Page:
“A little boy who just incinerated his parents.”
The kid began to weep uncontrollably, and Regan’s heart constricted. The urge to comfort him spread through her, a painful ache in her gut. She’d had a boy once, a baby she’d willingly abandoned in a futile attempt to protect him.
For some reason, this child reminded her of Jace. She’d only seen her son as an infant and then as a grown man, but she’d often imagined what he would’ve looked like as a child. This boy’s image matched the one she’d always carried in her head.
“We can’t just leave him in there.”
“This is beyond our scope.” A beat of silence followed. “We need to get Cal down here.”
The second Marcus pulled out his cell phone to call their leader, Regan fell on her haunches to sit at eye-level with the boy. “What’s your name?”
She wasn’t sure he heard her. It was pretty obvious the kid was in shock. “Ben—Benjamin,” he whispered after a long pause.
“What happened here, Ben?” She gave him an encouraging smile, tried to keep accusation from seeping into her voice. The last thing she wanted was for him to shut down on her. “What happened to your parents?”
Tears leaked from the corners of his eyes to drench his cheeks. “He hurt me.”
“My dad. Here.” Benjamin pointed to his arm, and only then did Regan notice the finger marks, faint red lines that threatened to blossom into a bruise. “I got scared. I thought he was going to hit me again. He always hits me when he gets mad.” He started to sob again.
“You’re not scared now, are you, Ben? You know you’re safe with us.”
The boy shrugged, reluctantly nodded. “I think so.”
“Then why don’t you come out of that pantry and let us help you?”
He trapped his lower lip between his teeth until it blanched. With the heartrending wariness of a wounded animal, he climbed out of his hidey-hole.
Ignoring Marcus’s warning, Regan placed a comforting arm around his shoulders and guided him out of the stifling kitchen onto the porch, where the bitter stench of his parents’ remains abated, no longer serving as a cruel reminder of whatever freakish nightmare had taken place within this house.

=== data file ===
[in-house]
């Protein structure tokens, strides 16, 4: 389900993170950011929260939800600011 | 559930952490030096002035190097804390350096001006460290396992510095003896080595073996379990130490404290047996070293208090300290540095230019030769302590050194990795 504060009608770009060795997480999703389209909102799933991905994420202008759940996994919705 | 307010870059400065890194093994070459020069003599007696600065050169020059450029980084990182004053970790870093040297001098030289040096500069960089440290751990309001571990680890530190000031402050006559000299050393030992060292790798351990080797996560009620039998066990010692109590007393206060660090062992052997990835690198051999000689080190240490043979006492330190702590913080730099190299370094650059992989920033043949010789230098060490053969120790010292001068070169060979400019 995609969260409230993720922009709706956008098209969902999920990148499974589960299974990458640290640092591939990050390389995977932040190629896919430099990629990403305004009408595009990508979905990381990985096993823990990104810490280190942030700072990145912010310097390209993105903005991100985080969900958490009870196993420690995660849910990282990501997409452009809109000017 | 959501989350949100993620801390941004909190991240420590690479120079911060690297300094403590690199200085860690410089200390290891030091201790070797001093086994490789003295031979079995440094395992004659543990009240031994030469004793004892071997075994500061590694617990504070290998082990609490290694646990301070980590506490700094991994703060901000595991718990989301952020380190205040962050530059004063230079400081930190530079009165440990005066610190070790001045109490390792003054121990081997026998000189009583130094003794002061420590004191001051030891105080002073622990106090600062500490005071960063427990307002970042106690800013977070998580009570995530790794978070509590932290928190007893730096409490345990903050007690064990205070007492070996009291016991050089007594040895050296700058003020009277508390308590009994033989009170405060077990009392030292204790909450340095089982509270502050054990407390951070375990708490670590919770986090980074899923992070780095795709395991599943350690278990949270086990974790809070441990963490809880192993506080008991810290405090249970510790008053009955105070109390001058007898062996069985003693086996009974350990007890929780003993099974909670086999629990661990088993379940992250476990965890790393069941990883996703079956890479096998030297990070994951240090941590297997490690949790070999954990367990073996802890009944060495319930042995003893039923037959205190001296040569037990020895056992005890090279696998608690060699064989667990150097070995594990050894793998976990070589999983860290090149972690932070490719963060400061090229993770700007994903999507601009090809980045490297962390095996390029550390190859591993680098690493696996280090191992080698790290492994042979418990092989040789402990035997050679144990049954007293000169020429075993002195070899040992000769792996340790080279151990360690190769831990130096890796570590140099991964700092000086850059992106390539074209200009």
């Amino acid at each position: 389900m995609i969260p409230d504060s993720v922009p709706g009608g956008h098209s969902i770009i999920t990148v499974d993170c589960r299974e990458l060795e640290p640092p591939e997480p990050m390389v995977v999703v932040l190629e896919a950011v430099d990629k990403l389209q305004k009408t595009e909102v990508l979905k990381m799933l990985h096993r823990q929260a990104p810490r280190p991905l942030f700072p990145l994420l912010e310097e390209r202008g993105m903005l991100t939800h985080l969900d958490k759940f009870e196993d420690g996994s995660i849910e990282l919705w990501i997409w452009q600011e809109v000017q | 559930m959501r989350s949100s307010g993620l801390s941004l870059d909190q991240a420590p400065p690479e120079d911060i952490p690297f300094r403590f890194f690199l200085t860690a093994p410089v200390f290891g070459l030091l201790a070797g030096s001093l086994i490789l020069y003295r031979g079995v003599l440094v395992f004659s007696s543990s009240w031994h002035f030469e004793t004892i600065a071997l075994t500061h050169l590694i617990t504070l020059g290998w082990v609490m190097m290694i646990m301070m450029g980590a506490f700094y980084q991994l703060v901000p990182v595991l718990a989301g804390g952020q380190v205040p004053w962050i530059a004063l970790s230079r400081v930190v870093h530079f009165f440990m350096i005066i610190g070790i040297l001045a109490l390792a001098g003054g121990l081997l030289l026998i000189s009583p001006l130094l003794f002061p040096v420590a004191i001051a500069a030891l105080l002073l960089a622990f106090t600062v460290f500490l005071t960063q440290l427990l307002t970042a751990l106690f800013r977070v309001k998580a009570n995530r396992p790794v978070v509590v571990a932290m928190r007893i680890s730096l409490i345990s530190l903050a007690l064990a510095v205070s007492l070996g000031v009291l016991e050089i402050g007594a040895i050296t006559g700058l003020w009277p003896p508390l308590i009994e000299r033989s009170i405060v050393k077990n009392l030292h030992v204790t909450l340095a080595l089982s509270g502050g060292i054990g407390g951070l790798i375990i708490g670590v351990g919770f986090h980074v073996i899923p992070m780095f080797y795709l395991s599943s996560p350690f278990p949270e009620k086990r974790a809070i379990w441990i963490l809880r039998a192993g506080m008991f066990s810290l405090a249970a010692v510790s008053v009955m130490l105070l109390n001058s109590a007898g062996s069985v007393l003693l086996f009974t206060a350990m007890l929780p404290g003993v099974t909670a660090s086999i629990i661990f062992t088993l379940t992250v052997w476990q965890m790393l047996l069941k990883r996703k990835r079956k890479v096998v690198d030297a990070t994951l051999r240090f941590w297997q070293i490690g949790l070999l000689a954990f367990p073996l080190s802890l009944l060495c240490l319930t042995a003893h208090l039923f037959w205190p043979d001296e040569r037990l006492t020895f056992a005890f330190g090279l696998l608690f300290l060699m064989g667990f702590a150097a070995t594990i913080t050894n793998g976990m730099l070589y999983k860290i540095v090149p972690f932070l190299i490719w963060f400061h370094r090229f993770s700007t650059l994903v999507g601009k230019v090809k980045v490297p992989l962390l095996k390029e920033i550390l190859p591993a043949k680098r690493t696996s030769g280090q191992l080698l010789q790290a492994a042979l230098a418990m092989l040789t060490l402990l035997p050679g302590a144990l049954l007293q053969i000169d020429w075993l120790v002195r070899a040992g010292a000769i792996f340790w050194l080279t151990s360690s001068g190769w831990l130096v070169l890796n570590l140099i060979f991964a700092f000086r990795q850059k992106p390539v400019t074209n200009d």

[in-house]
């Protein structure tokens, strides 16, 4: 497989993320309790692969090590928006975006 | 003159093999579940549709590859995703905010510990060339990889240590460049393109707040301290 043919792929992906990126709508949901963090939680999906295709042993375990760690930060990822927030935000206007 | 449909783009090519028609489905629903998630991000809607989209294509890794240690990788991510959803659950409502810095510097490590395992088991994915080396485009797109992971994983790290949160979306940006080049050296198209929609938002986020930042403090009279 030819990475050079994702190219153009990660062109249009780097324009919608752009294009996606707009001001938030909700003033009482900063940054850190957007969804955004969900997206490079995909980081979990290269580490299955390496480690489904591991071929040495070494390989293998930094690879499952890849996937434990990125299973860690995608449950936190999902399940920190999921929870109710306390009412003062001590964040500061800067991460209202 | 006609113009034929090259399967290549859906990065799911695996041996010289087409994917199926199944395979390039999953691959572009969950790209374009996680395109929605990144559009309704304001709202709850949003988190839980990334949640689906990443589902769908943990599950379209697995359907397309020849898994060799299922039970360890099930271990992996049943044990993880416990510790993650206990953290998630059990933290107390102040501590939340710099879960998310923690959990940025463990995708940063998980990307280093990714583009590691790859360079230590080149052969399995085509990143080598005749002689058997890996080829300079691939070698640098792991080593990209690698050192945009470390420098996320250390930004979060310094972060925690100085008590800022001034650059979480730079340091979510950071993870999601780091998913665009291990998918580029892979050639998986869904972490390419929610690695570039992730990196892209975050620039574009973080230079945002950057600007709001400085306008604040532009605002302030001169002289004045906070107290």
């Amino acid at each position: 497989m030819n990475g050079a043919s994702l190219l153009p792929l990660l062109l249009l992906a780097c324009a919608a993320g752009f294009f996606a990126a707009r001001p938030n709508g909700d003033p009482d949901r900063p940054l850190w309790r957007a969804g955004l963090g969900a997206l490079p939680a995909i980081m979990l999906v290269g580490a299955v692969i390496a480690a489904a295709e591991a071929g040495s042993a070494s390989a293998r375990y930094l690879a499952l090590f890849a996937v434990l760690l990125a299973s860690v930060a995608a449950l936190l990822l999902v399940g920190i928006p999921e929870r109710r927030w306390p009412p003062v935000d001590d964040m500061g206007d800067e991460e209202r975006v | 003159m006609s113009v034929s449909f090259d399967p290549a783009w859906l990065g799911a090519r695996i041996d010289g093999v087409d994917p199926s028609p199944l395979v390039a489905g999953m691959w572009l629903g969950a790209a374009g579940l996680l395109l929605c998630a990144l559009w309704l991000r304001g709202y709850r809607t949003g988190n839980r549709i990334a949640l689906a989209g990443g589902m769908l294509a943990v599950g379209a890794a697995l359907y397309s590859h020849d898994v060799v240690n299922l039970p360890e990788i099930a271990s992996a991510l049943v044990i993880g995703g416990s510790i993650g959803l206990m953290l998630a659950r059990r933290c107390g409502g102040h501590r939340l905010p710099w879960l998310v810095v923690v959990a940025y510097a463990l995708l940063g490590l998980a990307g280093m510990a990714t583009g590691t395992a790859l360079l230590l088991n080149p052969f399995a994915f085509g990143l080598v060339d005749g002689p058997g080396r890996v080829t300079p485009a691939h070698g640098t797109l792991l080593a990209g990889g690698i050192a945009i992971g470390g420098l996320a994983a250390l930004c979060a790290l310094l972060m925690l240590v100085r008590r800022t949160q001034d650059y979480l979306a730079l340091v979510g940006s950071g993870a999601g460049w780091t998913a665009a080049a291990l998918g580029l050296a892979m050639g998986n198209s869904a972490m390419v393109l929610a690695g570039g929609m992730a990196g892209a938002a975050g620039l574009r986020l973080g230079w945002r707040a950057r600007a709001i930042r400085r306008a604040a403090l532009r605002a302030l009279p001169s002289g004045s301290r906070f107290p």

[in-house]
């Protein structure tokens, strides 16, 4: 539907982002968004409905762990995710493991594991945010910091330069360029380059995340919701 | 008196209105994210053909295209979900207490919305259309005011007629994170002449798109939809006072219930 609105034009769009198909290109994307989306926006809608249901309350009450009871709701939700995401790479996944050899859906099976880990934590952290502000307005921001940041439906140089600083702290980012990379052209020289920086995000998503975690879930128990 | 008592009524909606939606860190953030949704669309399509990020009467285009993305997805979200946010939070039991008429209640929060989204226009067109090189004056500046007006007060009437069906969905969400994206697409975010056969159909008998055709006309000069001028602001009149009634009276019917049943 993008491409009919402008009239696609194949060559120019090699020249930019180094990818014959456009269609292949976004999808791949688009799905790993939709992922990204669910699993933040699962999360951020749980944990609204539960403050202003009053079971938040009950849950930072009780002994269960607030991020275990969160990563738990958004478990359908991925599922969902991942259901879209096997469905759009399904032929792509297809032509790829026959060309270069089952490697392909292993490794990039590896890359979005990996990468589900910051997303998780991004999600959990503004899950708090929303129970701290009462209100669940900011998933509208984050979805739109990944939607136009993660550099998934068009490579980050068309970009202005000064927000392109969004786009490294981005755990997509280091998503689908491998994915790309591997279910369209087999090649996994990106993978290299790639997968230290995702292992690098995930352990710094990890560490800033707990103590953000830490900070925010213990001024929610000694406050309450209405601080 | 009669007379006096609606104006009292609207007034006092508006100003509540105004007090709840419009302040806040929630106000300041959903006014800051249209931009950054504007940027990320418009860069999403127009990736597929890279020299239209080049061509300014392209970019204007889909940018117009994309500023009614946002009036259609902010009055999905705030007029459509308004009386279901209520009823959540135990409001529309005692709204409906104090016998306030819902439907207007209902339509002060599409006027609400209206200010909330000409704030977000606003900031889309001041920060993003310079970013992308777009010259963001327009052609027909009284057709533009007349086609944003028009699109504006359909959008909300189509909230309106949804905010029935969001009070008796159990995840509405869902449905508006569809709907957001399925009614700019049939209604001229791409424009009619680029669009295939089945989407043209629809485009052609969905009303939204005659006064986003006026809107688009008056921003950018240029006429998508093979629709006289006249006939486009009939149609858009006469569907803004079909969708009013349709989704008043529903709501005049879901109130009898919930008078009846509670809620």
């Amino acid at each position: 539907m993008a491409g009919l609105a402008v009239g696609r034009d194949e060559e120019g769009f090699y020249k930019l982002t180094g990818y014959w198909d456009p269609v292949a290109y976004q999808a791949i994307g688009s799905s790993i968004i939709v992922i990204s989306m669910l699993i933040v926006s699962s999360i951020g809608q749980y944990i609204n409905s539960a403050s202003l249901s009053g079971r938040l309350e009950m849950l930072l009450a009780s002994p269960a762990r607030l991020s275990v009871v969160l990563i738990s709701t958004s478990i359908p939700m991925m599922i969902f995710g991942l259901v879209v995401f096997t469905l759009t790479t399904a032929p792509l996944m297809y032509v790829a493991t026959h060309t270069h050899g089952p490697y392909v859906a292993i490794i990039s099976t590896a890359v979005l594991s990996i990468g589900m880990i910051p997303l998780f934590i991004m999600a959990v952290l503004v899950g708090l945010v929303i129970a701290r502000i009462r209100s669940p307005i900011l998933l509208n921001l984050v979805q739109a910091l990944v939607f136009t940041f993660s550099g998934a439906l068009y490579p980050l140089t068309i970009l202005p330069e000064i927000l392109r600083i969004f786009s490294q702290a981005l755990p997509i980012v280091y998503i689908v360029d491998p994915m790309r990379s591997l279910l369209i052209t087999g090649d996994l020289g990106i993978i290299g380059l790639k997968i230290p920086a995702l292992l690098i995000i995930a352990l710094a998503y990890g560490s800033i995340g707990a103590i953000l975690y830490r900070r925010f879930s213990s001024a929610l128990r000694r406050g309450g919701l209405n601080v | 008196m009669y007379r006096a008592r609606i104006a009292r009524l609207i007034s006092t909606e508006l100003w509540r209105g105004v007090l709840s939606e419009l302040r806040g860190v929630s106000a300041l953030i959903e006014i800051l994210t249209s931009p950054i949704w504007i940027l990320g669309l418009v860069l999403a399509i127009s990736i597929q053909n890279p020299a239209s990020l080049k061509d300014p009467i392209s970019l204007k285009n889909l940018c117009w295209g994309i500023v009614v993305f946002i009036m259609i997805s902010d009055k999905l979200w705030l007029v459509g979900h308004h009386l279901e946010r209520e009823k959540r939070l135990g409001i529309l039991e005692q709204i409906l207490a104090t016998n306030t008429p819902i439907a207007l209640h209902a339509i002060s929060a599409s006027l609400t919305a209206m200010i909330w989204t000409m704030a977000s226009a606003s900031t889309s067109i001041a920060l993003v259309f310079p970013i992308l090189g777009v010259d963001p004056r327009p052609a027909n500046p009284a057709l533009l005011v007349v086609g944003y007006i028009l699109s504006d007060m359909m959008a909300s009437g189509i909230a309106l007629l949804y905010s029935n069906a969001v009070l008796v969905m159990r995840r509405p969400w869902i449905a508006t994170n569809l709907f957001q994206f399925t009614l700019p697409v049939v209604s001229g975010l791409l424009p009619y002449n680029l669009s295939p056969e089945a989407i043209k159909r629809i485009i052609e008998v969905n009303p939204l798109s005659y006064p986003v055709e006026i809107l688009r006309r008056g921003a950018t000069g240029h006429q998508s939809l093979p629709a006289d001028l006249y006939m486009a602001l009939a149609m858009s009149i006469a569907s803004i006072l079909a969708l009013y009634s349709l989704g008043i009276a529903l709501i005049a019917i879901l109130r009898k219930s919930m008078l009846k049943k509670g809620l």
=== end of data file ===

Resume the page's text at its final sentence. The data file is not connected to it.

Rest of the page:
Benjamin inhaled a long, shaky breath. He looked so small and lost, his eyes huge in his pale, freckled face.
“Is that better?” she soothed.
He nodded, hugging himself with his skinny arms.
“I can’t help you unless you talk to me, kiddo.” With a smile meant to encourage full disclosure, she ruffled his scraggly cap of reddish-brown hair. “So tell me, what happened after your dad grabbed you?”
“I saw them. Like that. Then it happened.”
The boy shook his head emphatically, closed his eyes and covered his ears with his palms. A low whimper resounded from his throat.
Nice going. You pushed him too far.
Squatting in front of the child, she gently removed his hands from his ears. “You don’t have to tell me,” she reassured him. “Only if you want to.”
“I don’t want to.” Each breath he drew into his lungs rattled in his chest. Panic laced his voice. “Please don’t make me. I don’t want to see it again.”
“Cal’s on his way. He’s bringing Jace and Lia.” Marcus lumbered onto the porch, only to skewer her with a disapproving stare. “I thought I told you to keep a safe distance.”
She rolled her eyes. “Do I look hurt to you?”
Marcus’s steely composure finally fissured, and exasperation swamped his features. “And I thought your son was stubborn.”
Regan didn’t validate his comment with a reply. She’d never openly admitted to anyone at the Watchers’ complex that Jace was her son. Everyone believed she’d drowned her baby shortly after birth. Only Jace and his soul mate, Lia, knew the truth. But Marcus had guessed, and he refused to let it rest.
Realizing he wouldn’t get anywhere with her, his midnight blue gaze settled on the boy again. “Did the kid tell you anything?”
She stood and weaved her arm with Marcus’s, leading him to the opposite end of the wraparound porch, where Ben was less likely to hear them. “Not much. His name’s Benjamin, and from what I gather he was acting in self-defense. He still hasn’t told me how he did it, though.”
Marcus lapsed into deep thought, his face growing distant and blank, the way it usually did when he struggled to work something out in his mind. He leveled an intense stare at Ben, who gazed vacantly into space.
“What is it?” she asked.
He shook his head, uncertain. “His energy is so pure, it’s blinding.”